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City of Secrets
Stewart O'Nan

Viking
April 26, 2016 / ISBN 978-0670785964
Fiction - Historical Thriller

Reviewed by Carmen Ferreiro

 

A moody and disturbing thriller.

After surviving the holocaust, Brand, a Latvian Jew, has moved to Jerusalem where he drives a taxi servicing tourists visiting the Sacred sites. Every Monday he takes Eva to her appointments to bed and, he assumes, spy on British officials. Eva is also a survivor, and a member of the same cell of the Haganah, the Jewish Defence Organization, that helped Brand to come to Jerusalem and provided him with a false identity.

Brand falls for Eva, and maybe Eva for him too, but they are both too damaged by the memories of their previous partners to own their feelings. And even if they dared to do so, the Jerusalem they live in is too ripe with conflict to allow them a respite. There are bombs to be made and deliver, wounded men to be carried to safety, comrades to silence, and an enemy, the British, to harass.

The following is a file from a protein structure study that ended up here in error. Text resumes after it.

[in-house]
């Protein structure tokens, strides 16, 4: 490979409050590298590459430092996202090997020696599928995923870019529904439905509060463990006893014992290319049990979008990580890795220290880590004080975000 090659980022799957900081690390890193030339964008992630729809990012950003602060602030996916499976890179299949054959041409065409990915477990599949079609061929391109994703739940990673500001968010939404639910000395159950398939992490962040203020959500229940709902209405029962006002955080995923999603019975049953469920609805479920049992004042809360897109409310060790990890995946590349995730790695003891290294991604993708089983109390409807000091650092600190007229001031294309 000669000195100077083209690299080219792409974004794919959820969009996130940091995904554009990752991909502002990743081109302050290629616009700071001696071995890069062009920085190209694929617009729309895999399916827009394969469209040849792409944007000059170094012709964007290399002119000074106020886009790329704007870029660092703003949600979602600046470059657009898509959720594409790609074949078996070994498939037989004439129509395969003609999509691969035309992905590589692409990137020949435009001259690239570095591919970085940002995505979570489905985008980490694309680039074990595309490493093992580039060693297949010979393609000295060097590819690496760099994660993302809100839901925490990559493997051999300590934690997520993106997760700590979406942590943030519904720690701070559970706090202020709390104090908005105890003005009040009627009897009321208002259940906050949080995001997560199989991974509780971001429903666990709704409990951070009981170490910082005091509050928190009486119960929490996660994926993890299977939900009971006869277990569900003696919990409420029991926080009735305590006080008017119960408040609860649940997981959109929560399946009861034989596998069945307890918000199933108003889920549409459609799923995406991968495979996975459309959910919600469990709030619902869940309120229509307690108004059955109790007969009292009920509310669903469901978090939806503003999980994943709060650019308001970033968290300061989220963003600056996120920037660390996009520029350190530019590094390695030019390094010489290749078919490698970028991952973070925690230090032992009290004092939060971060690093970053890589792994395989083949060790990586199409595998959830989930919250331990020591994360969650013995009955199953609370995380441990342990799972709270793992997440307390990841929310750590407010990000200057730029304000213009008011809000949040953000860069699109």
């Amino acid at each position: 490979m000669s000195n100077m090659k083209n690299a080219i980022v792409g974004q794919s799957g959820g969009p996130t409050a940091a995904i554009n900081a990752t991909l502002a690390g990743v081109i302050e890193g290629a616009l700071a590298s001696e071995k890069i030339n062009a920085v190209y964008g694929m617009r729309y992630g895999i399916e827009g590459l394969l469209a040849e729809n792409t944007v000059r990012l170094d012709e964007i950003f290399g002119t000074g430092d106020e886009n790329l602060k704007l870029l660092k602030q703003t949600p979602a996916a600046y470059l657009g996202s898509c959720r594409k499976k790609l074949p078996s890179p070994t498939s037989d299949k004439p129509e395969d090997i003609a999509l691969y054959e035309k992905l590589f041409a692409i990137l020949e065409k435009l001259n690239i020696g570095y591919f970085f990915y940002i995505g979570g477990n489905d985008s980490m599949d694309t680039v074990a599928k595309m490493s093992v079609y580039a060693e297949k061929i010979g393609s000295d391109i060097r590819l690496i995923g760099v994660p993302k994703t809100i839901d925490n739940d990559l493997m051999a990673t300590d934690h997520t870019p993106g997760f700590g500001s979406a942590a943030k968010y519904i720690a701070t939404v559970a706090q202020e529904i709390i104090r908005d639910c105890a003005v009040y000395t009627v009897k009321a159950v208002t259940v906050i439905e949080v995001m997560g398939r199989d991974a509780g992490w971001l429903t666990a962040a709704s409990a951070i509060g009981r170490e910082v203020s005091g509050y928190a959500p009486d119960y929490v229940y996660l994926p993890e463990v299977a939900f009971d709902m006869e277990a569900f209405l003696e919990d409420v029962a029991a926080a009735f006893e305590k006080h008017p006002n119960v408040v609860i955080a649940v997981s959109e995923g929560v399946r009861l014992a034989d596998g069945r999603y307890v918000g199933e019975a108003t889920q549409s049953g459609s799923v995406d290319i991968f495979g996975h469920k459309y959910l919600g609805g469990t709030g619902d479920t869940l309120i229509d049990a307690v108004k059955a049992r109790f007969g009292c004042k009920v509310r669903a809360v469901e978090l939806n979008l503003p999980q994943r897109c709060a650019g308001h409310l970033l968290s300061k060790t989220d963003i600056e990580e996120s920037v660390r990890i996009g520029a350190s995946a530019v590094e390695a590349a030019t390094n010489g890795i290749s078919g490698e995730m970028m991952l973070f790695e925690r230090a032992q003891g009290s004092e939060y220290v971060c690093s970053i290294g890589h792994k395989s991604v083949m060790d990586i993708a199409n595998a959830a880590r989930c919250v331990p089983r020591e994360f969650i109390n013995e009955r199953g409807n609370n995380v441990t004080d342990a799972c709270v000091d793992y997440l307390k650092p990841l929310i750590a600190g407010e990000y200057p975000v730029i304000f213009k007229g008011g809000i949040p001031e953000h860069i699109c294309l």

Although the story is told in third person, it stays always on Brand's point of view, which is both good and bad. It's good because it gives immediacy to the story. It's bad because Brand is dealing with survivor guilt over the death of his family and friends during the war, and is unable to reach out and connect with others. This makes it difficult for the reader to relate to him or to any of the characters. The fact that the historical background of the situation in Jerusalem at the time is not explained, and Brand himself is never sure of what is going on within or outside his cell, doesn't help either.

Overall the story is haunting, and the ambiguity of its narrative makes the eternal question of whether violence can be justified in certain situations, and if so, who is qualified to make the call, a powerful and compelling one.

Reviewed 2016
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